If you get to a high level, you have to still support yourself somehow. Lessons seem like a natural progression once one perfects their skill. I didn't do stockdog lessons for years because I couldn't afford the the combined cost of lessons and travel. But the trainers had put years of work into getting to proficient level where they could teach others and I could certainly understand the reason for the cost and didn't begrudge them for charging it. I just couldn't afford it so I did something else. It's the way life works.

 

But honestly, I've also found that there are some great dog people that are more than willing to help a person out with their dog and training for the sake of helping them out. Maybe they don't run in AKC MACH circles, but I've found them in stockdog and SAR circles.

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Just for me, personally, there is still a huge difference between spaying a very young tender age of 8-14 weeks too young whether or not it's a teacup or a St. Bernard pup, and there are horror stories of botched operations as well for too young of an age. Six months is young enough to speedily recover, and mature enough not to mess with hormones IMHO. A tiny teacup at 8-14 weeks is not ready...6 mos. it is mature enough to be ready... Kelliepup, you say a sheepherder should spay at this young of an age if an agility person who wants a young pup from their lines, and that is why I am doing a total yikes and am totally against this.... It's better to have a paper contract and ask that the new owner submit veterinarian spaying/neutering proof that they honored the contract. This is all that is necessary!

 

FWIW: I worked at an animal shelter for several years and many, many people do not honor a contract to spay or neuter. One of my jobs was to do the follow up, and the few times we attempted to take someone to court for refusing to honor that contract we were laughed out of court. Eventually we started doing puppy and kitten neuters and it was amazing how quick the surgery was, and how quickly they recovered. Their organs are small and undeveloped and so the incisions are tiny. Our vet used a small hook and he finished a puppy spay in less than 10 minutes. Sometimes us techs had a hard time keeping up with getting them prepped on time! Within an hour they were awake and trying to play with one another. Much less trauma than the adult animals.

 

I choose to wait with my own dogs until they have finished growing, as I play agility and have read the data talked about earlier...but if I chose to do it before maturity I would do it as a tiny puppy. So much less stress.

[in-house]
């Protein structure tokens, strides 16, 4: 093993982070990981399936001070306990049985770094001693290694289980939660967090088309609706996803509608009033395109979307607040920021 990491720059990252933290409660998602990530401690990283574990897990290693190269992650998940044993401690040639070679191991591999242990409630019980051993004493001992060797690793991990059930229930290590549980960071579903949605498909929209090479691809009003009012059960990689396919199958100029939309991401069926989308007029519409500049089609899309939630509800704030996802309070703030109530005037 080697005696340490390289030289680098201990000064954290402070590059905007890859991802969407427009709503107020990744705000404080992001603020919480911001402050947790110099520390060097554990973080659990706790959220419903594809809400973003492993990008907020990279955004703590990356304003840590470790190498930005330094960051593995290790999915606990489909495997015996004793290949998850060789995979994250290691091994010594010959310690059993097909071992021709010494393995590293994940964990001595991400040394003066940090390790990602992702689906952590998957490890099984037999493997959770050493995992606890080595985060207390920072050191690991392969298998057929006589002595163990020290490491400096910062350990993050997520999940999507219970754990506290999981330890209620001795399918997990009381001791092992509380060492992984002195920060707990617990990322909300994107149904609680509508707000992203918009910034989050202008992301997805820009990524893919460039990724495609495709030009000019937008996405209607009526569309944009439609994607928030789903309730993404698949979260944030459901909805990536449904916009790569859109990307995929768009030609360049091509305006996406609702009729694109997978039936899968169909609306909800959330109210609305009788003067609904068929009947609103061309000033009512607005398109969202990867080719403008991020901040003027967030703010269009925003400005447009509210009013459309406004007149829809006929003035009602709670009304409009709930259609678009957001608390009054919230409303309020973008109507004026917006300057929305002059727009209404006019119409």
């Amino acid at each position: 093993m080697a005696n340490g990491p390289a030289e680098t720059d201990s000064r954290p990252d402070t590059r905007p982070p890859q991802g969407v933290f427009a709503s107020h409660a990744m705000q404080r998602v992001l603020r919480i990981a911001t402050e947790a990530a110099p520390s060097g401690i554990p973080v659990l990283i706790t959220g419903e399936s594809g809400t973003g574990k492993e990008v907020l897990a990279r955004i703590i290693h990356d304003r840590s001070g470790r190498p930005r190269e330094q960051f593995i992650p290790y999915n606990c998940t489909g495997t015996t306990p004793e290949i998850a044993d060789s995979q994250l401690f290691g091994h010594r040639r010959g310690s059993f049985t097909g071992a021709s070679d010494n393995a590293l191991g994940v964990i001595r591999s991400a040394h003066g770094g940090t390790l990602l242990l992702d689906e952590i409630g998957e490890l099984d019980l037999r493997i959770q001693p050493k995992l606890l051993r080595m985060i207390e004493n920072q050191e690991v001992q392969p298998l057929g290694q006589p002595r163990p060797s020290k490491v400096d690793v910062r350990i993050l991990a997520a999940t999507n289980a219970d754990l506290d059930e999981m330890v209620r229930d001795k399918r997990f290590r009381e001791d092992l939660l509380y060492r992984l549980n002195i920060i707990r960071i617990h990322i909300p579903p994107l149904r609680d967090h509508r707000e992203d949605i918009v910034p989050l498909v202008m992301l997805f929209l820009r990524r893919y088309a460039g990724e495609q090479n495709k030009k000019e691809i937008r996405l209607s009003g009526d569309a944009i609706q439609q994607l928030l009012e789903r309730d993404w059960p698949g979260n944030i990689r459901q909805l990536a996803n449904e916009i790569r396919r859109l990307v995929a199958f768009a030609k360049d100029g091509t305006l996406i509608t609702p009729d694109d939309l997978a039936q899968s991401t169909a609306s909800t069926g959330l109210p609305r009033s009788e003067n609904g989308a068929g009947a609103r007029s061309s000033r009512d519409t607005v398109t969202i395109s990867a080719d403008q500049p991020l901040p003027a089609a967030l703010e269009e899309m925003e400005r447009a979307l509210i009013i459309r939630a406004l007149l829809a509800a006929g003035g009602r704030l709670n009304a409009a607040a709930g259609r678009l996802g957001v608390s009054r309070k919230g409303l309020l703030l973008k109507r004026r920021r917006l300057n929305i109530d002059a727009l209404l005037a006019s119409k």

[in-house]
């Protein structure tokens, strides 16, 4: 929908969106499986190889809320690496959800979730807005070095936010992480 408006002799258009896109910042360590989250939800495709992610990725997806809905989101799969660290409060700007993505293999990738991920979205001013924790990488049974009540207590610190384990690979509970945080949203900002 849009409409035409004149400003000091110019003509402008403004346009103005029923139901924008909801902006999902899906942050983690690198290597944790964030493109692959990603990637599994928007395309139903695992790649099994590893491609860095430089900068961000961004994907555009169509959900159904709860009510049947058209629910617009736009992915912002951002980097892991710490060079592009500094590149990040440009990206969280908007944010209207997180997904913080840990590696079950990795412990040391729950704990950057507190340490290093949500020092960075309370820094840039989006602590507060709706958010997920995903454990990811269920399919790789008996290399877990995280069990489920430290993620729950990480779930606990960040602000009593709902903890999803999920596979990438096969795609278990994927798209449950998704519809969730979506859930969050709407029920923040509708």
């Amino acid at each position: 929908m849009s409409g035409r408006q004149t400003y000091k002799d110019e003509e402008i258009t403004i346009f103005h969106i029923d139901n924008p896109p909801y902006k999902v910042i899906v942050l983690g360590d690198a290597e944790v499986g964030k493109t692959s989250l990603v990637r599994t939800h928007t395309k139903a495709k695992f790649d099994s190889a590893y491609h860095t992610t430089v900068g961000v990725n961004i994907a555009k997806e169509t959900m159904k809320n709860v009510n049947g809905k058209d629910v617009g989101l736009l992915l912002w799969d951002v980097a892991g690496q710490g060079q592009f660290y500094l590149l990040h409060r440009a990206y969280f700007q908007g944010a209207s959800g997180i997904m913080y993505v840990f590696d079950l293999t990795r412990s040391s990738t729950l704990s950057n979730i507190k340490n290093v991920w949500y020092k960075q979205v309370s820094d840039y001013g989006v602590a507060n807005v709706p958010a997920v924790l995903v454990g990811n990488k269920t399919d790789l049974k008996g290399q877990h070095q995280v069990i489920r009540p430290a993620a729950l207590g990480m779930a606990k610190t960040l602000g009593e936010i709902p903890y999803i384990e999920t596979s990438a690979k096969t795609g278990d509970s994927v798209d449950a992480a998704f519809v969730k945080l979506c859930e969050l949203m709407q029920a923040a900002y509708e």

In the 3 years that I worked there that we did this surgery

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Serena

 

 

I would be happy to answer any questions you have.

 

I like seeing any videos with folks having fun with their dogs as it is the joy that I focus on. But I will always think -Breed for the work.

 

My blog has some stuff on it about what I do as well as fictional stories, poems and whatnot.

 

 

 

I have always invited folks out to the project to help. More now because I see that fewer people are exposed to farming and the realities of life. And I think there is a need.

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But in the same way, it's important to have agility experts also sharing some of their knowledge visually. That's why I question why our agility section doesn't have this on at our boards....Our section is so weak compared to England. No comparison, if I am to be brutally honest.

 

It's true that the agility/sport section of the board doesn't get a lot of traffic. But it's just because there isn't a big population of sport people on this board. I think the majority are working folks and so-called "pet" folks. (and there is NO negative connotation associated with my use of pet people) After all, this board is run by, and mostly for, working border collie people. Why should it be over-run with agility, when there are other forums dedicated to just that? The interest is just not here.

 

You see what troubles me is that so far only a scattering of agility folks with really great performances are not adding their own links either. And there is a shutdown in that it seems if I look back on all 36 pages, very few sheepherding folks have any interest in agility and some don't want agility videos shown at all...As Mums24dog noted, in England, there is no "us versus them". And perhaps this is why our agility section on our Boards is so weak by comparison. At least Mums24Dog had some absolutely lovely agility videos and no one yet save for a scattering have commented on them.

 

Well, I'm not really sure what the point of showing agility videos in this thread is supposed to accomplish? They're not going to change anyone's mind that it's ok for certain people to breed agility border collies. All the video in the world won't change that. I love to watch a stellar run as much as the next agility person, but I don't really see the point here, specifically.

 

I come here because I love to learn about the sheepherding and about the traditions. But for learning about agility, an agility person who does no sheepherding or livestock work is gonna get pretty darn scared if they look at some of the undertones of "Agility is nothing but fun and games" and that it is an "inferior" endeavor...